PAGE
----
As explained on the cover, 1930s adventurer Fabian Gray has been possessed by the ghosts of five figures from literature. This is via his discovery of an ancient artefact that’s melded with him and permits him to tap into a universal consciousness from which all imagination stems. The never explicitly named characters whose abilities Gray can now tap are Dracula, Sherlock Holmes, Robin Hood, a samurai warrior and a magician.

This convenience isn’t ever explained. How is it that Gray didn’t end up with the powers of the Cowardly Lion, Noddy, Bertie Wooster, Bridget Jones and Toad of Toad Hall? It’s not the only convenience in Frank J. Barbiere’s plot. Gray can sometimes call on his ghosts for help, and other times it’s just the dialling tone. Gray’s companion is shown with a spear through the thigh, yet sometime later that day is fit enough to run across a field to a waiting means of escape.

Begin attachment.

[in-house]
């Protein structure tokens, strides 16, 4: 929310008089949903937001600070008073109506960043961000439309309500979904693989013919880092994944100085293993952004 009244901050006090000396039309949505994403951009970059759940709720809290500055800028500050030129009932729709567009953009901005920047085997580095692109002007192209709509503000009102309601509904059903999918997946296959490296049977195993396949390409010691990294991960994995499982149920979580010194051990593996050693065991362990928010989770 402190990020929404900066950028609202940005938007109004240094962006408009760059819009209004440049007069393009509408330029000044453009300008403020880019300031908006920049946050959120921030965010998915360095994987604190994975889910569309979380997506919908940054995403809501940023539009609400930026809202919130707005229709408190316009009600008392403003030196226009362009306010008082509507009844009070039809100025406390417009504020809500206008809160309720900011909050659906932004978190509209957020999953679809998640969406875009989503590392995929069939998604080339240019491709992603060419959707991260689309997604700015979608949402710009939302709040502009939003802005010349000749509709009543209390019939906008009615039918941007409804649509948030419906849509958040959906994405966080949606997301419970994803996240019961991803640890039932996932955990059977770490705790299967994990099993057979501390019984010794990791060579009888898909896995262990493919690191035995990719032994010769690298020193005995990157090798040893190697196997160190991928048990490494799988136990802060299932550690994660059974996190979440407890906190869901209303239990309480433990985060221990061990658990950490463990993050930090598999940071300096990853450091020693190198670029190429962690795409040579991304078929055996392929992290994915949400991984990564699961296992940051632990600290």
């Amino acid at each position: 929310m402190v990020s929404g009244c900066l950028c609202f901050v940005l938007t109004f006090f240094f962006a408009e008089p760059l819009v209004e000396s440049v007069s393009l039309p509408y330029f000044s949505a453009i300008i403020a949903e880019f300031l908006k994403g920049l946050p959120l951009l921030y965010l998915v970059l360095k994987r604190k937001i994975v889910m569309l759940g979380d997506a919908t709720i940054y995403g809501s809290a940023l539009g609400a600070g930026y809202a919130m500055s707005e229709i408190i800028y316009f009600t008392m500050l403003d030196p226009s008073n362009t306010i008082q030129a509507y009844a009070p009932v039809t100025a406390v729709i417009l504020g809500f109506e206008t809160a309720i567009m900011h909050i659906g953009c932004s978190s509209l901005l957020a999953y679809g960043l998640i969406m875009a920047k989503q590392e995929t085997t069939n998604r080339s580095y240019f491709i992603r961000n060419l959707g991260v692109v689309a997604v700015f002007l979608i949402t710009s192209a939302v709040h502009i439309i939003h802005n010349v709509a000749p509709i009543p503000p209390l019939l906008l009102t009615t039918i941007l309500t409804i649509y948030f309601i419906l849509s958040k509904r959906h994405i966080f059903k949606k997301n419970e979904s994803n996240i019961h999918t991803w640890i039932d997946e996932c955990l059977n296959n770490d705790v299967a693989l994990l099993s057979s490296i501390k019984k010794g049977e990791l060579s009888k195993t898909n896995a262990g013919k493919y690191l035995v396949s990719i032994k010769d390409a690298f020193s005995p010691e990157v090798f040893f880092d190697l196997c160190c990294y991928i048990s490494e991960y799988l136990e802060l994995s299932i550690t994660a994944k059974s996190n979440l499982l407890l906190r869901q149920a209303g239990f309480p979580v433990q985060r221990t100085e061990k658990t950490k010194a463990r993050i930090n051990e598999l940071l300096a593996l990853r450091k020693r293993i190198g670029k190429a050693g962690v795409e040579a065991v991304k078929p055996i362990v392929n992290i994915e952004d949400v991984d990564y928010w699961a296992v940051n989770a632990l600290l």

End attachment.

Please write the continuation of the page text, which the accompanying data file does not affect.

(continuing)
It’s a shame, as with a little more thought there may have been something here deserving of the gushing back cover quotes. The pulp adventurer setting is fine, as is the constant full pelt surge from one exotic locale to another. Gray is rarely not in motion, and while a little sketchy in places, Chris Mooneyham’s art, particularly when embellished by the colours of S.M. Vidaurri over the first two chapters, has a kinetic rush about it. Not that subsequent colourist Lauren Affe is poor.

This first volume has been successful enough both to spawn two more, starting with Lost Coastlines, and has begun production as a TV series if the Wikipedia page is to be believed.